Hi Doctor, thanks for all your updates. How do I get my GP to open his eyes to your messages. He doesn’t feel I need a Lpa blood test just LDL and HDL and its ratio. I am 65 years young, Thanks, Morris.


    on September 7, 2013 at 5:50 pm

    Without Dr. OZ and the internet.i thought every doctor knew everything..How do get off satin drugs?

  4. morris zuchter

    on October 20, 2013 at 4:11 pm

    [quote]Hi Doctor, thanks for all your updates. How do I get my GP to open his eyes to your messages. He doesn’t feel I need a Lpa blood test just LDL and HDL and its ratio. I am 65 years young, Thanks, Morris.[/quote]

  5. HMDI Editors

    on November 12, 2013 at 9:24 pm

    Hi Bob and Morris, Here are URLs to articles we have at HMDI about statin drugs; perhaps they will be of use to you in talking to your doctors:




    Best of health and happiness to you both.

  6. Charles Smirnoff

    on June 11, 2015 at 6:54 pm

    I had my aortic valve replaced with a cow valve three years ago.The warning sign was a mild heart attack.It was leaking badly.Probably due to Rheumatic fever at age 11.The surgeon at UCLA also closed up the hole in my heart (I had it since birth).I am 60 yrs. old and active exercize and mountain bike.My diet is good.My cholesterol readings are good but my cardiologist insists that despite the bad press about statins,a person like me with heart disease should take statins as insurance against further cardiac problems.Over the last three years I’ve been reduced to 20 mg. statin(generic) per day.The only side effects I encounter is muscle cramps and ocasional loose stool.My dilemma is should I continue or is it safe to stop?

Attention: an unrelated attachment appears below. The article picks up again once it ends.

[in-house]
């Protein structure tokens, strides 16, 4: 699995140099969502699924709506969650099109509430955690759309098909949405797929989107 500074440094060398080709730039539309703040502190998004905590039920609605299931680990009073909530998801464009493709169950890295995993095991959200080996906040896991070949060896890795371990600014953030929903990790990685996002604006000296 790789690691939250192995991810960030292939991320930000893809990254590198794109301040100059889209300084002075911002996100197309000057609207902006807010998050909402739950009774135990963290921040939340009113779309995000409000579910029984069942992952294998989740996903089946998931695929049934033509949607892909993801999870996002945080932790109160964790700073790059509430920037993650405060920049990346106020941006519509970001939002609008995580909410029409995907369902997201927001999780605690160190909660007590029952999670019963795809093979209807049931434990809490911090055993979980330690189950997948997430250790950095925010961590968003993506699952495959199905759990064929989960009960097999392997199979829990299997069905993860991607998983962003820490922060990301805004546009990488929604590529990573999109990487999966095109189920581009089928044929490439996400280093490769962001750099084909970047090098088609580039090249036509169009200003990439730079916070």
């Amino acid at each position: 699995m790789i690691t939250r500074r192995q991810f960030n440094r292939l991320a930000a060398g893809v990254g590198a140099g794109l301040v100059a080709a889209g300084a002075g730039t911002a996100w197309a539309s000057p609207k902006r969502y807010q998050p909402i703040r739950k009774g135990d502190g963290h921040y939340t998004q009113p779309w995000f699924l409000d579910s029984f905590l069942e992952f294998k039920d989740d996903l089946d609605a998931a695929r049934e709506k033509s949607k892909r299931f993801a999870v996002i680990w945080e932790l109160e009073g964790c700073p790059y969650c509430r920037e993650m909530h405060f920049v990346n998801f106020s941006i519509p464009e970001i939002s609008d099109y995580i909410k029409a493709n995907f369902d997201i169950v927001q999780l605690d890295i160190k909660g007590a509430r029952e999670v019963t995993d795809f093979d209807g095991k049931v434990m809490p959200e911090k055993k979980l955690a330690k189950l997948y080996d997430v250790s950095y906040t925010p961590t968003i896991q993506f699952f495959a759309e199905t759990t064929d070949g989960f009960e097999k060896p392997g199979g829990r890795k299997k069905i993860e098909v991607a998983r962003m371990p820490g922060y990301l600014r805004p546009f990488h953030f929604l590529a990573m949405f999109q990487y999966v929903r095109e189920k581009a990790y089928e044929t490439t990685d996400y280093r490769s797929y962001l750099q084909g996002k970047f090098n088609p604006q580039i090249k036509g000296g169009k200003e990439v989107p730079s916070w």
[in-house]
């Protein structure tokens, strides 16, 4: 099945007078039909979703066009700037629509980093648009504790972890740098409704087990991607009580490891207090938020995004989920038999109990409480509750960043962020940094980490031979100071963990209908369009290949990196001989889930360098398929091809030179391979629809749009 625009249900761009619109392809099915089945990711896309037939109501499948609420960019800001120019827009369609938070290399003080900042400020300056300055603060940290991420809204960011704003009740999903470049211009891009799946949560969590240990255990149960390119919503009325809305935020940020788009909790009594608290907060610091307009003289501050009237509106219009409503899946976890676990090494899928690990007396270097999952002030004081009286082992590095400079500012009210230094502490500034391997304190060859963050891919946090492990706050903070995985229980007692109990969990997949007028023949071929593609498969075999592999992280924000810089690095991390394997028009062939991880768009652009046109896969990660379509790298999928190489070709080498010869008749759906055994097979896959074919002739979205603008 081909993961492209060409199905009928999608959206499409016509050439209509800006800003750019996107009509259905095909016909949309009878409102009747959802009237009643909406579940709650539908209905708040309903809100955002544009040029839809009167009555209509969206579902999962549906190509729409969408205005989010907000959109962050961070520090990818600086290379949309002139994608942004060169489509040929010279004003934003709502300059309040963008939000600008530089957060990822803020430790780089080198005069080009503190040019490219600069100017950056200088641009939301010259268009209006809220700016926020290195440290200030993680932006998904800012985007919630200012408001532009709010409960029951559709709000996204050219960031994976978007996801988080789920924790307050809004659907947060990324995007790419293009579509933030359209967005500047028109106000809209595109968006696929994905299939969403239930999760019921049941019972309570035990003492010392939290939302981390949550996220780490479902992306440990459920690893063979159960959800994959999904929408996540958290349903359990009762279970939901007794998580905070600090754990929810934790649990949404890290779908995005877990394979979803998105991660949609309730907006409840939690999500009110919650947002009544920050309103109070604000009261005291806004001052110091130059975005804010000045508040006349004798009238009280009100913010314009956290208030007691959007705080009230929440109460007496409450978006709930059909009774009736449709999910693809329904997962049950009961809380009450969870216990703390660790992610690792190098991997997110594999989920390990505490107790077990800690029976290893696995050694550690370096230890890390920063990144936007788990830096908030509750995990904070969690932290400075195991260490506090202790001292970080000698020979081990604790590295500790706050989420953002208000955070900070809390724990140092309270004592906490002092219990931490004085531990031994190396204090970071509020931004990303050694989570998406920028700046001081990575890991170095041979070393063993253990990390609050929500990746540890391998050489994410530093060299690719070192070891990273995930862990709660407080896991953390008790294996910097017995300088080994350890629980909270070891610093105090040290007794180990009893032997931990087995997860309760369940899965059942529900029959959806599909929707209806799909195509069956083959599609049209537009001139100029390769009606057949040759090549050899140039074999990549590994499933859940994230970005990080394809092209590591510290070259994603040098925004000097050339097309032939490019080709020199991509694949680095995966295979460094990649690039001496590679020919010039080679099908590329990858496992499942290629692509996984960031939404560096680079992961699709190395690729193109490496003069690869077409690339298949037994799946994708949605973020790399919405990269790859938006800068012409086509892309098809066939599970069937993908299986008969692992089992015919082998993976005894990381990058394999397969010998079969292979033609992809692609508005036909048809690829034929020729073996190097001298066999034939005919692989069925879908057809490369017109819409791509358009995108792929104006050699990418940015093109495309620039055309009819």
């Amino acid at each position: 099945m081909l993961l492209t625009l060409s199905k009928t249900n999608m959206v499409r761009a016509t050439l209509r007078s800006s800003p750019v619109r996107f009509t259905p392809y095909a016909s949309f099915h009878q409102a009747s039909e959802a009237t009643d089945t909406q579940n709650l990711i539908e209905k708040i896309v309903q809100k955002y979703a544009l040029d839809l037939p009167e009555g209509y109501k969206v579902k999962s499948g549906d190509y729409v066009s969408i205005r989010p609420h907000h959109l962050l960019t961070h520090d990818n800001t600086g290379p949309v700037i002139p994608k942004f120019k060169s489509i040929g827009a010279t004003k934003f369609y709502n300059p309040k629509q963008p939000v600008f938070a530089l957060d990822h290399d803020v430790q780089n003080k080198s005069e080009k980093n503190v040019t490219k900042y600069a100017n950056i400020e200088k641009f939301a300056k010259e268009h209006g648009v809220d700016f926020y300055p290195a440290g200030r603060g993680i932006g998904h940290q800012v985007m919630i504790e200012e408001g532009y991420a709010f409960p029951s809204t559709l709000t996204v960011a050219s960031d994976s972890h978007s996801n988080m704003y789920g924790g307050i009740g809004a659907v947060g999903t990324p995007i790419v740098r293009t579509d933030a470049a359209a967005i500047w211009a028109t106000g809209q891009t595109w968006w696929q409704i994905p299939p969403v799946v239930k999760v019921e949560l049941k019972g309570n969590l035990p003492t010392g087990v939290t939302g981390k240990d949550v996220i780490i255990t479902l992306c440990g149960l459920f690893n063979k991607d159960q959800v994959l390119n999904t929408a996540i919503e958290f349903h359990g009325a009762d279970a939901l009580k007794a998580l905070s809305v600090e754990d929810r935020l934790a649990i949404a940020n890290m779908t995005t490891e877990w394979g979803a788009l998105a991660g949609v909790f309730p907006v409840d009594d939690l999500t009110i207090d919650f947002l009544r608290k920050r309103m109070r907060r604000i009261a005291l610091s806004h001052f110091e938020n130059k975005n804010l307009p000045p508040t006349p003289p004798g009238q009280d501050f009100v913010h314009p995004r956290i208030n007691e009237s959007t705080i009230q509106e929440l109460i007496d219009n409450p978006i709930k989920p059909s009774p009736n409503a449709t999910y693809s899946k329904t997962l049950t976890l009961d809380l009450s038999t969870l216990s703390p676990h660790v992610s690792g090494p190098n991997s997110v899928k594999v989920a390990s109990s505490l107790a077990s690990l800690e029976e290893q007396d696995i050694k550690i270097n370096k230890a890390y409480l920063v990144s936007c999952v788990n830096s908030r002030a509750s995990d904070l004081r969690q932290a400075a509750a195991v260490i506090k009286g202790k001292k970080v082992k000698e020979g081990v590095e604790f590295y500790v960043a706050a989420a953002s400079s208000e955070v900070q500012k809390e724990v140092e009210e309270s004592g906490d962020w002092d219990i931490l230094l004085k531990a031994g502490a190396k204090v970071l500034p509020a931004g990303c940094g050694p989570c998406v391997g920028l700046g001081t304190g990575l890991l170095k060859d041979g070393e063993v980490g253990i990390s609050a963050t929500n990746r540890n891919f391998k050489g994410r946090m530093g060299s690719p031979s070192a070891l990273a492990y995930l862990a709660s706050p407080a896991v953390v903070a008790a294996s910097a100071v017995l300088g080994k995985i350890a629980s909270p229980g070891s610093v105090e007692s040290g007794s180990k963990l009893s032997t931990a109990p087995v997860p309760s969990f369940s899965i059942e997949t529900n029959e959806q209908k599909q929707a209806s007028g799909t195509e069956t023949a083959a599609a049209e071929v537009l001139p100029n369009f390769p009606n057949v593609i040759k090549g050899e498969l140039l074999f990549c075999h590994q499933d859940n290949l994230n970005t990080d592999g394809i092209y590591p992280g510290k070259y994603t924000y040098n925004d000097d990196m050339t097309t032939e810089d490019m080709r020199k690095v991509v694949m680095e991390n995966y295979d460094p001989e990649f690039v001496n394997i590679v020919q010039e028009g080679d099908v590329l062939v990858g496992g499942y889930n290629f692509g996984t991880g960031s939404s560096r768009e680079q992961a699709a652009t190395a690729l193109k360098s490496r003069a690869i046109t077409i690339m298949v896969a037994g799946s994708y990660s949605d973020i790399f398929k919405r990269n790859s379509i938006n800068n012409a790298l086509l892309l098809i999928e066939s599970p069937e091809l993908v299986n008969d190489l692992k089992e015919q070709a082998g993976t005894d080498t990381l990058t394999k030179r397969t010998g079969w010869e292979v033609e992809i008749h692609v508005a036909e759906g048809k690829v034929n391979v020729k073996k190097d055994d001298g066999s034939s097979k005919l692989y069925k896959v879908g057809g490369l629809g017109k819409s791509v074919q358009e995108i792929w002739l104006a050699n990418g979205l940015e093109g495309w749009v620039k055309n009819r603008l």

7. Elle

    on August 31, 2020 at 6:18 am

    I just want to do what I can to make sure that my arteries are as clear and flexible as possible. How can I do that naturally?

  8. brit

    on August 31, 2020 at 9:41 am

    sadly altho I was only eating the “good” fats as recommended by Dr Sinatra and also my cholesterol being good, they found I have 50-70% blockage in one of my carotid arteries ;( Now what do I do? Was told to stop ALL fats and go on a statin (which I do not want to take).

  9. James E LaRock

    on September 1, 2020 at 8:47 am

    Thanks for this info on Statins. I just had my annual physical and my cholesterol jumped from about 150 to 210. My GP prescribed a low dose Statin. After reading this it is going to stay on the shelf

  10. Corinne A Palmer

    on September 8, 2020 at 11:01 am

    HI! My name is Corinne Palmer & I was a patient of yours in Manchester, CT for years & years. I moved to Naples, Fl. and Dr. Perlmutter was my doctor until he retired. I have been unable to find an Integrative Cardiologist here. My cholesterol is 260, but my Trigycerides are 165 & my LDL is 165. So I am now on a Ezitimibe, Pravastatin, Fenofibrate. I feel tired all the time now. I had a stroke 4 years ago & wasn’t on anything at that time, so in addition to those meds I am also on Amlodipine, Metropolol, . I would like to get off some of these drugs. What can I do ??